Review: Was Yeezy Gap x Balenciaga worth the waitlist?

As expected, the majority of Ye's newest collaborative drop sold out almost instantly—but what exactly are we buying?

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In this day and age, it’s perfectly acceptable to have mixed feelings about the artist formerly known as Kanye West. If his politics and personal life have become increasingly cringeworthy over the course of his career, it’s equally true that his creative output remains difficult to turn away from; as a perpetually polarizing yet popular figure, Ye continues to give us all plenty to gawk at.

Pascal Le Segretain/Getty Images

While much of his cachet arguably now lies in courting chaos, this week, Ye dropped not one, but two highly anticipated projects. On Tuesday, it was the controversial but nevertheless star-studded release of Donda 2. On Wednesday, Ye kept the momentum going with the second release in his 10-year partnership with Gap, Yeezy Gap Engineered by Balenciaga.

Designed in collaboration with that label’s creative director, fellow mononymous designer Demna (Gvasalia), the first eight garments of the reportedly two dozen reworked Gap staples ranged in price from $120 to $440—and predictably, almost immediately sold out. (Those items are now waitlisted, though as of the writing of this article, there were still $140 branded t-shirts and $180 fitted sweatpants available for purchase.)

“The first eight styles reflect timeless silhouettes translated through the lens of Ye and Demna’s shared vision of utilitarian design,” explained a press release obtained by People magazine about the garments, adding that they “pay tribute to Gap’s timeless American icons rendered anew in wash, hue and silhouette.”

“This is a very different challenge,” Demna told Vogue magazine as the drop debuted. “I’ve always appreciated the utilitarianism and the accessibility of Gap. I share some of the same sensibilities in my creative language. This project allowed me to join forces [with Ye] to create utilitarian fashion for all.”

“Utilitarian” would be one word for it. Accessible? Not so much—which is why it’s understandable if some are underwhelmed by the collaboration’s high-priced offerings. With the exception of the drop’s detailed and padded denim jacket (waitlisted $440), the designs are largely lacking the love-it-or-hate-it pop-cultural distinction of the primary-colored Yeezy Gap Round Jacket that instantly sold out last June and garnered a re-release this February. A flying dove motif on the back of Yeezy Gap x Balenciaga’s otherwise over-dyed and Gap logo-laden basics seems an attempt to circumvent that; while the brand’s press release claims the illustration “represents an unnamed hope for the future,” for many, it will likely just signal possession of a coveted big-name drop.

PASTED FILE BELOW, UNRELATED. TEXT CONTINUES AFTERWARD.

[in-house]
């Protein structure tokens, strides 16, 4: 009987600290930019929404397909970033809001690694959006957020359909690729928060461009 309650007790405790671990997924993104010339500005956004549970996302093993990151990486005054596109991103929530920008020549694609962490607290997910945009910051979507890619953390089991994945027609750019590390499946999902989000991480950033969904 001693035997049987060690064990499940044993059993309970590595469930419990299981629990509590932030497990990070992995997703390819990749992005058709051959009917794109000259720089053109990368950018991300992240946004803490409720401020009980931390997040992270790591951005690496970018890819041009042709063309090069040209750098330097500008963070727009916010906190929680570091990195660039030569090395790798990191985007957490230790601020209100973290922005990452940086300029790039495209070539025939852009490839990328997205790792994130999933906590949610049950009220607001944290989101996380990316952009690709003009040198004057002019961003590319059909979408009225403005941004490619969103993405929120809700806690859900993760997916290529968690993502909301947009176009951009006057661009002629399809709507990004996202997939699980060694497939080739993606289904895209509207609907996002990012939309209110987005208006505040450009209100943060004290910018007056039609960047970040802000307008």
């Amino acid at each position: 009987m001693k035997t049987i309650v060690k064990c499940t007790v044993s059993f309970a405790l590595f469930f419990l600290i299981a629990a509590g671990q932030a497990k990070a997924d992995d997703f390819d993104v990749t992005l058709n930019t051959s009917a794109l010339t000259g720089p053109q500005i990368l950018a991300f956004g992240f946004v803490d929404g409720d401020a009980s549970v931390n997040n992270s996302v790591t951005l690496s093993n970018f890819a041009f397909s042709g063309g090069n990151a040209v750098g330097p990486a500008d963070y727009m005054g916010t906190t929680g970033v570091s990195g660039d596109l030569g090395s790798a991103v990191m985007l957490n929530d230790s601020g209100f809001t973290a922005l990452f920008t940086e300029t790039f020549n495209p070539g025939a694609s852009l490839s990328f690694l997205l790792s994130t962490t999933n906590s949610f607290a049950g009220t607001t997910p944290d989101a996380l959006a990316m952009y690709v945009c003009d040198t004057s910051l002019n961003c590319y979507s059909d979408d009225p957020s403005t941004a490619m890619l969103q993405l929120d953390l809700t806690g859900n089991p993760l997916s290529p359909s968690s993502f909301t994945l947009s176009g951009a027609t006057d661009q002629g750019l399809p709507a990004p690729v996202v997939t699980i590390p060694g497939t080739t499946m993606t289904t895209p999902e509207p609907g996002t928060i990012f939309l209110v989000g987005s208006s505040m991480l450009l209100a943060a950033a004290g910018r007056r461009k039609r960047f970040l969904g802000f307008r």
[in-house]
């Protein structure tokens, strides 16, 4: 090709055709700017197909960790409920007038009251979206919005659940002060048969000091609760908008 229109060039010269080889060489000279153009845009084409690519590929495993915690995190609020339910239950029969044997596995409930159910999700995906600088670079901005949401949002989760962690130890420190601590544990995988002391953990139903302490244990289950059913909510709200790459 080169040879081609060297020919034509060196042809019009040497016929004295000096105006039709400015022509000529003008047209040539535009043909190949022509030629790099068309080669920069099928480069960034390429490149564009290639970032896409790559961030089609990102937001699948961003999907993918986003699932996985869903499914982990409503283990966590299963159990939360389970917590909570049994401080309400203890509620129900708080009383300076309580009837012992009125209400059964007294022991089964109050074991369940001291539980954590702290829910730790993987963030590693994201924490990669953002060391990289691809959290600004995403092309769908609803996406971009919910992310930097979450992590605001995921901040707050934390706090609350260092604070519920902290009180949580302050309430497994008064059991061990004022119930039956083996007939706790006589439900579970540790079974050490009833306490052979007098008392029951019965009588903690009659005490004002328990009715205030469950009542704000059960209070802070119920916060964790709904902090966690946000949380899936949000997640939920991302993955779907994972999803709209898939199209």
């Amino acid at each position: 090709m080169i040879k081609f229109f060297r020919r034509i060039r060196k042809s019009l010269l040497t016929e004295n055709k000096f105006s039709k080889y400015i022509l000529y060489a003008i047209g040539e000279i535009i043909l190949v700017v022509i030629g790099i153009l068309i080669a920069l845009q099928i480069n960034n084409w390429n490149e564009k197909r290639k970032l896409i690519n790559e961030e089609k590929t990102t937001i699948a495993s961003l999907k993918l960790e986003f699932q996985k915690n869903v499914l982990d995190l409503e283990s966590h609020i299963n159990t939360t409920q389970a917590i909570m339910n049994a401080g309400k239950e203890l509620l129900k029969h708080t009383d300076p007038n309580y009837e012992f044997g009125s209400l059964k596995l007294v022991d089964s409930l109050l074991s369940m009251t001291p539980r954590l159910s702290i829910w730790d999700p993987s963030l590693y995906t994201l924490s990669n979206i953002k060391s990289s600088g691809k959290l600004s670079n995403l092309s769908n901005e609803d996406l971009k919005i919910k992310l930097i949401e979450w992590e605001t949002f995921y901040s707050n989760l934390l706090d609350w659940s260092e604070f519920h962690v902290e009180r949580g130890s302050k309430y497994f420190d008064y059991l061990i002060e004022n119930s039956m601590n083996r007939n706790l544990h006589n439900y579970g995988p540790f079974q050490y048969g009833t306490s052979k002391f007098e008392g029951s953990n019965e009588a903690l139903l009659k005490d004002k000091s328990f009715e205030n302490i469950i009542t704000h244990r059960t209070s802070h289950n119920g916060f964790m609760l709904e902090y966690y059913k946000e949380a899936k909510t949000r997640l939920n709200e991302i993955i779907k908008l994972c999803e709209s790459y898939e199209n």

No doubt that’s what all three brands are banking on, because what exactly are we buying, anyway?

Granted, we are far from the first to be underwhelmed by Ye’s aesthetic—memorably, Ice-T compared his fellow rapper’s runway looks to “future slave gear.” But his aesthetic is exactly what is for sale. Given what Ye himself has come to represent, separating the art from the artist is irrelevant; he’s not asking us to. As recently noted by cultural critic Touré:

You may or may not consider Kanye a supervillain though he does seem to relish the role of the heel as if he longs to trigger us into disliking him. Some performers purposely try to piss off the audience. They dig themselves into a hole just to see if they can dig themselves out and win the audience back. This is what Kanye has done with his life in recent years, and it’s exhausting.

Credit: theGrio

So as we consider Ye’s current and future drops, the question really might be: Do we want to wear the emperor’s new clothes? If so, the first eight looks in the Yeezy Gap x Balenciaga collection are currently available for purchase and waitlist on

Maiysha Kai is Lifestyle Editor of theGrio, covering all things Black and beautiful. Her work is informed by two decades’ experience in fashion and entertainment, a love of great books and aesthetics, and the indomitable brilliance of Black culture. She is also a Grammy-nominated singer-songwriter and editor of the YA anthology Body (Words of Change series).

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